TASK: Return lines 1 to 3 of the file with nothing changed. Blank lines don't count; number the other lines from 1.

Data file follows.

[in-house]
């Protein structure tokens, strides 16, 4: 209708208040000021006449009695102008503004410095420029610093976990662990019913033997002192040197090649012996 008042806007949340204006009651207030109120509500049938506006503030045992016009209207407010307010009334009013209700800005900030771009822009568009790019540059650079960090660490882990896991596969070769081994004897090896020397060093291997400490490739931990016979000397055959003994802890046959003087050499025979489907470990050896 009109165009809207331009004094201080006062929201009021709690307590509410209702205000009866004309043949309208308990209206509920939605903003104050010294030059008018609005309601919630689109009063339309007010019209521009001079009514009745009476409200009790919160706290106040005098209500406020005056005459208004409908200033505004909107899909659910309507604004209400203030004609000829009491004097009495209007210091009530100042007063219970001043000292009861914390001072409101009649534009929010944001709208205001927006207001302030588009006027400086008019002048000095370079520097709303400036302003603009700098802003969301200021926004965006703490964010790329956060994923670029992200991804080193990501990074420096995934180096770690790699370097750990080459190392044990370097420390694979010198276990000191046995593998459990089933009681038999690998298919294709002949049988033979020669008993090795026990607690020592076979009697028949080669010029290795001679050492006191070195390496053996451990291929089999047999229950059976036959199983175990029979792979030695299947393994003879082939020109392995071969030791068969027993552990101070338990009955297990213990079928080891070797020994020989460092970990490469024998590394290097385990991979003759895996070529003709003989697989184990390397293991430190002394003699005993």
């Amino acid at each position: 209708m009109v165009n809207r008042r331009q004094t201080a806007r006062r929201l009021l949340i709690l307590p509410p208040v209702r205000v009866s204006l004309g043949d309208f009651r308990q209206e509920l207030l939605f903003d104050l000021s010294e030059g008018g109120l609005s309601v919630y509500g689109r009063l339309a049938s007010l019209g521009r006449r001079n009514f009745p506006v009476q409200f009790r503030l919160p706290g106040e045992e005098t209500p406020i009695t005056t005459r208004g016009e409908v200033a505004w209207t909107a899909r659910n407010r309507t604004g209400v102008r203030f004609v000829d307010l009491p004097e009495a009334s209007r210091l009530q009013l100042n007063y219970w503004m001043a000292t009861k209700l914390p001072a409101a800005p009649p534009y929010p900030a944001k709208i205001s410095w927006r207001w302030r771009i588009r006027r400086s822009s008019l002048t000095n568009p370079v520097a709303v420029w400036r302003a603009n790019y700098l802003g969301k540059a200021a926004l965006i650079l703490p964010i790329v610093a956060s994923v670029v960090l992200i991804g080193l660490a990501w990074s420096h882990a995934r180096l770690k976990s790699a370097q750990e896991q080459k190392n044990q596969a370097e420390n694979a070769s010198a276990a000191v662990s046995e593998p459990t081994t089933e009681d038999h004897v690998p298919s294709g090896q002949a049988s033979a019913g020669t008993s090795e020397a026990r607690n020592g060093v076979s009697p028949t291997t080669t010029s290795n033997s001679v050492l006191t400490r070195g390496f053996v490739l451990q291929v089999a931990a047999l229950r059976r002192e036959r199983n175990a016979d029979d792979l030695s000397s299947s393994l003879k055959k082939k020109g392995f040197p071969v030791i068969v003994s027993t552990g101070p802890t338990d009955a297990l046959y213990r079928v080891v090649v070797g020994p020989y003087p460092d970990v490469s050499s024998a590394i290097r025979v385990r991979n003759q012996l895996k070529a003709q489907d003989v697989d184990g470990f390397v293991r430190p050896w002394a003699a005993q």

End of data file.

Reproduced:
[in-house]
């Protein structure tokens, strides 16, 4: 209708208040000021006449009695102008503004410095420029610093976990662990019913033997002192040197090649012996 008042806007949340204006009651207030109120509500049938506006503030045992016009209207407010307010009334009013209700800005900030771009822009568009790019540059650079960090660490882990896991596969070769081994004897090896020397060093291997400490490739931990016979000397055959003994802890046959003087050499025979489907470990050896 009109165009809207331009004094201080006062929201009021709690307590509410209702205000009866004309043949309208308990209206509920939605903003104050010294030059008018609005309601919630689109009063339309007010019209521009001079009514009745009476409200009790919160706290106040005098209500406020005056005459208004409908200033505004909107899909659910309507604004209400203030004609000829009491004097009495209007210091009530100042007063219970001043000292009861914390001072409101009649534009929010944001709208205001927006207001302030588009006027400086008019002048000095370079520097709303400036302003603009700098802003969301200021926004965006703490964010790329956060994923670029992200991804080193990501990074420096995934180096770690790699370097750990080459190392044990370097420390694979010198276990000191046995593998459990089933009681038999690998298919294709002949049988033979020669008993090795026990607690020592076979009697028949080669010029290795001679050492006191070195390496053996451990291929089999047999229950059976036959199983175990029979792979030695299947393994003879082939020109392995071969030791068969027993552990101070338990009955297990213990079928080891070797020994020989460092970990490469024998590394290097385990991979003759895996070529003709003989697989184990390397293991430190002394003699005993």
């Amino acid at each position: 209708m009109v165009n809207r008042r331009q004094t201080a806007r006062r929201l009021l949340i709690l307590p509410p208040v209702r205000v009866s204006l004309g043949d309208f009651r308990q209206e509920l207030l939605f903003d104050l000021s010294e030059g008018g109120l609005s309601v919630y509500g689109r009063l339309a049938s007010l019209g521009r006449r001079n009514f009745p506006v009476q409200f009790r503030l919160p706290g106040e045992e005098t209500p406020i009695t005056t005459r208004g016009e409908v200033a505004w209207t909107a899909r659910n407010r309507t604004g209400v102008r203030f004609v000829d307010l009491p004097e009495a009334s209007r210091l009530q009013l100042n007063y219970w503004m001043a000292t009861k209700l914390p001072a409101a800005p009649p534009y929010p900030a944001k709208i205001s410095w927006r207001w302030r771009i588009r006027r400086s822009s008019l002048t000095n568009p370079v520097a709303v420029w400036r302003a603009n790019y700098l802003g969301k540059a200021a926004l965006i650079l703490p964010i790329v610093a956060s994923v670029v960090l992200i991804g080193l660490a990501w990074s420096h882990a995934r180096l770690k976990s790699a370097q750990e896991q080459k190392n044990q596969a370097e420390n694979a070769s010198a276990a000191v662990s046995e593998p459990t081994t089933e009681d038999h004897v690998p298919s294709g090896q002949a049988s033979a019913g020669t008993s090795e020397a026990r607690n020592g060093v076979s009697p028949t291997t080669t010029s290795n033997s001679v050492l006191t400490r070195g390496f053996v490739l451990q291929v089999a931990a047999l229950r059976r002192e036959r199983n175990a016979d029979d792979l030695s000397s299947s393994l003879k055959k082939k020109g392995f040197p071969v030791i068969v003994s027993t552990g101070p802890t338990d009955a297990l046959y213990r079928v080891v090649v070797g020994p020989y003087p460092d970990v490469s050499s024998a590394i290097r025979v385990r991979n003759q012996l895996k070529a003709q489907d003989v697989d184990g470990f390397v293991r430190p050896w002394a003699a005993q």